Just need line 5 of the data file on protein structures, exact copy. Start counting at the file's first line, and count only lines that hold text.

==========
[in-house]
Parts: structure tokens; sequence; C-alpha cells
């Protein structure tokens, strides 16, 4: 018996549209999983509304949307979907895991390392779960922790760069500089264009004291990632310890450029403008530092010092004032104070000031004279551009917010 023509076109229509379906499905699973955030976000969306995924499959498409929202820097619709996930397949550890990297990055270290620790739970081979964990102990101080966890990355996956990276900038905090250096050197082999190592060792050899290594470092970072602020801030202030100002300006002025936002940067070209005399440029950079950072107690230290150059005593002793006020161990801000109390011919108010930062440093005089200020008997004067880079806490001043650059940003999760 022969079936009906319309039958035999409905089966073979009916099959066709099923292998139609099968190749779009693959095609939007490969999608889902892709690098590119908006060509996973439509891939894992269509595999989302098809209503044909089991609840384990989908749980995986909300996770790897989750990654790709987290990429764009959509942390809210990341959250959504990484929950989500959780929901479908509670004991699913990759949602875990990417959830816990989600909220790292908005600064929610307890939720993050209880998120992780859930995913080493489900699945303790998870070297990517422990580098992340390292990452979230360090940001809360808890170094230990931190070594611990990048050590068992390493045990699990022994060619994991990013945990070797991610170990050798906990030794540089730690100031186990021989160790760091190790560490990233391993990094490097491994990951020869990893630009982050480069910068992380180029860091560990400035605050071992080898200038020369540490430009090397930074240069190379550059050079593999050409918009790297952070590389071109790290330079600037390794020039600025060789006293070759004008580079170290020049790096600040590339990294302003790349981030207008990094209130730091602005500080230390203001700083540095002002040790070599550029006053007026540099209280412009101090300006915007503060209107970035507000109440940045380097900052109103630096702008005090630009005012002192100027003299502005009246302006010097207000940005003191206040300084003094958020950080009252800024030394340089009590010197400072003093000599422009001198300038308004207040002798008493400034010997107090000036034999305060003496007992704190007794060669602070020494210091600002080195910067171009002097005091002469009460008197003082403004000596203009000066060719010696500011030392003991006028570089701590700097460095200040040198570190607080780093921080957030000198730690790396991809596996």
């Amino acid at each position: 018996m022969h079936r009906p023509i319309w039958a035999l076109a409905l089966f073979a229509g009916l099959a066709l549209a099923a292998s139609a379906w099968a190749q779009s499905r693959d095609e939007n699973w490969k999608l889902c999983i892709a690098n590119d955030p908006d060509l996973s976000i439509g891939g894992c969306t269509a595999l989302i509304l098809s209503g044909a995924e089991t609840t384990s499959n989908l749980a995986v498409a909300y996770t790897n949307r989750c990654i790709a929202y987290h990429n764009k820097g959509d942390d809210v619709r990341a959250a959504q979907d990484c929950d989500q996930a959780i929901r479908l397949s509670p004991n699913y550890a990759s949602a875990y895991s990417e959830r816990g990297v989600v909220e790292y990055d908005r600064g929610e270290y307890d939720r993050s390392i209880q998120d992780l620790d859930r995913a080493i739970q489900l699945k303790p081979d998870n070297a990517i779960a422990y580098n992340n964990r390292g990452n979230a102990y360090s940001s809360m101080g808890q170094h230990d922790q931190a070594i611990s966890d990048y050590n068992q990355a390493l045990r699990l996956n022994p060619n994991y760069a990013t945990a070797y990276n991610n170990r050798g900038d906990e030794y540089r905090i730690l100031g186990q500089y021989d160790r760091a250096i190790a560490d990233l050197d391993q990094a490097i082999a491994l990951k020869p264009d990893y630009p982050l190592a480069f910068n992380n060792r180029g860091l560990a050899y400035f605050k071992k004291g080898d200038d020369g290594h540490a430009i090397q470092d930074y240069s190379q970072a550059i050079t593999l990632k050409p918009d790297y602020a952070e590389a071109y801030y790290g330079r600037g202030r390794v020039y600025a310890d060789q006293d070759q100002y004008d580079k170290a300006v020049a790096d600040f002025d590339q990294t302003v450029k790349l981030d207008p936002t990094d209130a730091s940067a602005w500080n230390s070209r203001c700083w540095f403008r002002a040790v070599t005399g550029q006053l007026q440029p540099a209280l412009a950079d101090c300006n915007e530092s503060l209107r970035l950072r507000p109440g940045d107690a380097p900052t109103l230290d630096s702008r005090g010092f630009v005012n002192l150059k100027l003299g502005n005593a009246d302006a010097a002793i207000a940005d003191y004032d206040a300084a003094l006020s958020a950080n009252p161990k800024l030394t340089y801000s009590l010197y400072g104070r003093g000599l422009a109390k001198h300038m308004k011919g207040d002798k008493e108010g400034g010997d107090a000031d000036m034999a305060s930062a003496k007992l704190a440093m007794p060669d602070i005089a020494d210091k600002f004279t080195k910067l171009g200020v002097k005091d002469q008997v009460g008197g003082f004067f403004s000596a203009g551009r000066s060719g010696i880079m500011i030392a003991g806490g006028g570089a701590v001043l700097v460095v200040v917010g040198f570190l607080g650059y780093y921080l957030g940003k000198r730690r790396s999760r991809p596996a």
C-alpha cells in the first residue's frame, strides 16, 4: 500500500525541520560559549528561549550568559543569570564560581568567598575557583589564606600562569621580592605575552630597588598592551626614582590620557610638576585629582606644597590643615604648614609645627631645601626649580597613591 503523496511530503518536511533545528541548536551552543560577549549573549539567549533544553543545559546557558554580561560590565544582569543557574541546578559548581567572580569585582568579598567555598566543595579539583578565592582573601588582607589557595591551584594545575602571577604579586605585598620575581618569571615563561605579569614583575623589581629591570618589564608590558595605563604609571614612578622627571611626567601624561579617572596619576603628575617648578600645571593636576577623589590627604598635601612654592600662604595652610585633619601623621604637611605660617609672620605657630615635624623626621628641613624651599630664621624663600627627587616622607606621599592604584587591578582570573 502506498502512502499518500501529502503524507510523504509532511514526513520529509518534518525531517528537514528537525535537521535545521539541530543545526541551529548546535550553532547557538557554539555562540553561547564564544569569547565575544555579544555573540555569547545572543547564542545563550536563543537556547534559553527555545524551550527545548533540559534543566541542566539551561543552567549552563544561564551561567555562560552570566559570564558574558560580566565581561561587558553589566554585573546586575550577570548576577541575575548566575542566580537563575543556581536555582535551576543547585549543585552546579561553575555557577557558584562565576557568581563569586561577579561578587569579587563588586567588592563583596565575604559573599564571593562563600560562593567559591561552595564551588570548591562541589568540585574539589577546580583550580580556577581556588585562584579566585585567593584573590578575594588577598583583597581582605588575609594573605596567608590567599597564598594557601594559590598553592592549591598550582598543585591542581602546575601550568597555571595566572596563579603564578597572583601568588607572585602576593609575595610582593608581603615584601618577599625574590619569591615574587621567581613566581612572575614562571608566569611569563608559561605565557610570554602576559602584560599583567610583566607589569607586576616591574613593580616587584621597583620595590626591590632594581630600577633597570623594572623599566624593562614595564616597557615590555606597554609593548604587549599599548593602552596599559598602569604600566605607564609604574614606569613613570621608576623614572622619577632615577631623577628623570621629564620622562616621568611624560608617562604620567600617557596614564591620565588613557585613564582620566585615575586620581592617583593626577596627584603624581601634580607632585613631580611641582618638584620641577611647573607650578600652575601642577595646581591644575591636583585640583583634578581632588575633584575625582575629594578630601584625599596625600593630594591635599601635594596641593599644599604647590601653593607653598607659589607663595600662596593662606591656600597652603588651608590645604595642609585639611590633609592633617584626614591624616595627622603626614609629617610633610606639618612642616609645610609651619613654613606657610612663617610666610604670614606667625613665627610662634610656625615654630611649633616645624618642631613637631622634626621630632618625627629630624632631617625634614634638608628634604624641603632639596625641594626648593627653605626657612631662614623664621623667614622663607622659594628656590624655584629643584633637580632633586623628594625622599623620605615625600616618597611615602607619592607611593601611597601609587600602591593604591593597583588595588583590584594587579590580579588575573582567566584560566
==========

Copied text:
C-alpha cells in the first residue's frame, strides 16, 4: 500500500525541520560559549528561549550568559543569570564560581568567598575557583589564606600562569621580592605575552630597588598592551626614582590620557610638576585629582606644597590643615604648614609645627631645601626649580597613591 503523496511530503518536511533545528541548536551552543560577549549573549539567549533544553543545559546557558554580561560590565544582569543557574541546578559548581567572580569585582568579598567555598566543595579539583578565592582573601588582607589557595591551584594545575602571577604579586605585598620575581618569571615563561605579569614583575623589581629591570618589564608590558595605563604609571614612578622627571611626567601624561579617572596619576603628575617648578600645571593636576577623589590627604598635601612654592600662604595652610585633619601623621604637611605660617609672620605657630615635624623626621628641613624651599630664621624663600627627587616622607606621599592604584587591578582570573 502506498502512502499518500501529502503524507510523504509532511514526513520529509518534518525531517528537514528537525535537521535545521539541530543545526541551529548546535550553532547557538557554539555562540553561547564564544569569547565575544555579544555573540555569547545572543547564542545563550536563543537556547534559553527555545524551550527545548533540559534543566541542566539551561543552567549552563544561564551561567555562560552570566559570564558574558560580566565581561561587558553589566554585573546586575550577570548576577541575575548566575542566580537563575543556581536555582535551576543547585549543585552546579561553575555557577557558584562565576557568581563569586561577579561578587569579587563588586567588592563583596565575604559573599564571593562563600560562593567559591561552595564551588570548591562541589568540585574539589577546580583550580580556577581556588585562584579566585585567593584573590578575594588577598583583597581582605588575609594573605596567608590567599597564598594557601594559590598553592592549591598550582598543585591542581602546575601550568597555571595566572596563579603564578597572583601568588607572585602576593609575595610582593608581603615584601618577599625574590619569591615574587621567581613566581612572575614562571608566569611569563608559561605565557610570554602576559602584560599583567610583566607589569607586576616591574613593580616587584621597583620595590626591590632594581630600577633597570623594572623599566624593562614595564616597557615590555606597554609593548604587549599599548593602552596599559598602569604600566605607564609604574614606569613613570621608576623614572622619577632615577631623577628623570621629564620622562616621568611624560608617562604620567600617557596614564591620565588613557585613564582620566585615575586620581592617583593626577596627584603624581601634580607632585613631580611641582618638584620641577611647573607650578600652575601642577595646581591644575591636583585640583583634578581632588575633584575625582575629594578630601584625599596625600593630594591635599601635594596641593599644599604647590601653593607653598607659589607663595600662596593662606591656600597652603588651608590645604595642609585639611590633609592633617584626614591624616595627622603626614609629617610633610606639618612642616609645610609651619613654613606657610612663617610666610604670614606667625613665627610662634610656625615654630611649633616645624618642631613637631622634626621630632618625627629630624632631617625634614634638608628634604624641603632639596625641594626648593627653605626657612631662614623664621623667614622663607622659594628656590624655584629643584633637580632633586623628594625622599623620605615625600616618597611615602607619592607611593601611597601609587600602591593604591593597583588595588583590584594587579590580579588575573582567566584560566